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Today's Challenge: Making Mentoring Work

Virtually every week, I respond to a question submitted by a reader. I call the series, Today’s Challenge. If you’re interested in past questions, and my responses, I’ve created a category on the sidebar to help you. Today’s question is: How do you make mentoring work?

I am not an expert on mentoring. However, I’ve been on both ends of mentoring relationships for decades. Therefore, I’ll share a few thoughts, not as an expert, rather, as a fellow traveler, who’s also attempting to make the most of mentoring opportunities.
Select a mentor based on what you want to learn. If you wanted to learn a foreign language, you’d probably select someone who is fluent in the language you want to learn. Select a mentor based on their depth of knowledge and expertise in the arena you are exploring.
Set the schedule in advance. Will you be meeting once a month? Once a quarter? By phone? In person? If at all possible, agree on this and put the dates on the calendar. If something has to change, change it. However, failure to schedule these meetings will reduce the number of times you’ll actually meet.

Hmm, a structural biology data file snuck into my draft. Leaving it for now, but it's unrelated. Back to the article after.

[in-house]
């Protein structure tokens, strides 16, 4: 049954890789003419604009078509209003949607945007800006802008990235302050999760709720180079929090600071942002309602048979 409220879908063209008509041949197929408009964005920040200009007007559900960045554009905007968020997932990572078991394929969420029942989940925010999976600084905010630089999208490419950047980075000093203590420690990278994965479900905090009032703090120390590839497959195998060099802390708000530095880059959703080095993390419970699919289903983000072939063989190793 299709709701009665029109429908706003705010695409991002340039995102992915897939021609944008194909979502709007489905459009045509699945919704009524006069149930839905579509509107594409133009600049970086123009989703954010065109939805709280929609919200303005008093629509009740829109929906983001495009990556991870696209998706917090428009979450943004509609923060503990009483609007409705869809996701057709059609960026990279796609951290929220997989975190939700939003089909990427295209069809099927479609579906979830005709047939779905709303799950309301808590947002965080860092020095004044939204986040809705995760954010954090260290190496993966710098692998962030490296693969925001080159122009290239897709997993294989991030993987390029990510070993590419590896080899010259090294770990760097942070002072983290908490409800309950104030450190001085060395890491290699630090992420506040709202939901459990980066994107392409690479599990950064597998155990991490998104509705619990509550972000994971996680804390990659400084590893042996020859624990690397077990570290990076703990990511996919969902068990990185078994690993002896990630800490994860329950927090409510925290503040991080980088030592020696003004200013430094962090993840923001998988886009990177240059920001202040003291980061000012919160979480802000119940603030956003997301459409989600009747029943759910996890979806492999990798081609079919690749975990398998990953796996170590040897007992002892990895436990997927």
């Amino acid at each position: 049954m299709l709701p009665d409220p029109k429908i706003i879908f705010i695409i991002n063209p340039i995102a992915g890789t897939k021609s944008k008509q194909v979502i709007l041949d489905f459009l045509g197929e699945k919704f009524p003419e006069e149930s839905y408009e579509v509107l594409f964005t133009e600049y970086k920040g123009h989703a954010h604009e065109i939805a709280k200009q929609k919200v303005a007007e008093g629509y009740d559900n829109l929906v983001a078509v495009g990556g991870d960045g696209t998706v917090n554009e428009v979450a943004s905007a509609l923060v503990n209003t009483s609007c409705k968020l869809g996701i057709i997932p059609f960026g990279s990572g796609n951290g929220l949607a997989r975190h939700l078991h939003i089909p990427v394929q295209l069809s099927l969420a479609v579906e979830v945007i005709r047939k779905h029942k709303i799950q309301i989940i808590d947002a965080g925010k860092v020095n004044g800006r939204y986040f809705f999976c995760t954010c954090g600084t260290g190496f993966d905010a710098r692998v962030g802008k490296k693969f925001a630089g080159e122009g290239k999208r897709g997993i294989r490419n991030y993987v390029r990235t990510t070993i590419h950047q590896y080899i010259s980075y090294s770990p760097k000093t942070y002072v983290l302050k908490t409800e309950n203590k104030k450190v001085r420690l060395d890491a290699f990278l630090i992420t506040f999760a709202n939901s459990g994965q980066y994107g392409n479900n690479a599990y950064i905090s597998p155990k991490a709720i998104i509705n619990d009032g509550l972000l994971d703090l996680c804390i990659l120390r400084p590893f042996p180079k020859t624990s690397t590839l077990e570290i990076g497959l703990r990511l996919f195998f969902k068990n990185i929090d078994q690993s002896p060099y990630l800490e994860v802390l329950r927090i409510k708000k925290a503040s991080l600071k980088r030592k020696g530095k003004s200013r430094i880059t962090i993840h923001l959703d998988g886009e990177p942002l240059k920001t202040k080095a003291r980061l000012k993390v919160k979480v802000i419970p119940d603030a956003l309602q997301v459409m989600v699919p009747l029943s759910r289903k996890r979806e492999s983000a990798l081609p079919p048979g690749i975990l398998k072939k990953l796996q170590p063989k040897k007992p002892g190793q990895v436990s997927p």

Share your expectations and goals in the beginning. This is foundational. A conversation on these items will allow both parties to calibrate and adjust as needed.
Share your stories early. Personal history matters. If you learn that your mentor has additional expertise beyond what you already knew about, this is a bonus. Perhaps it will give you more topics to explore. As the mentee shares his/her story, the mentor may gain insight into resources or approaches that may prove helpful as the relationship continues.
Let the mentee set the agenda. Although the mentor almost always grows as a result of the relationship with the mentee, the focus should always be on the mentee. He or she should establish the priorities for your time together.
Ask great questions. The better the questions, the better the outcome. This is true for both the mentor and mentee. This is why preparation matters. See the next item.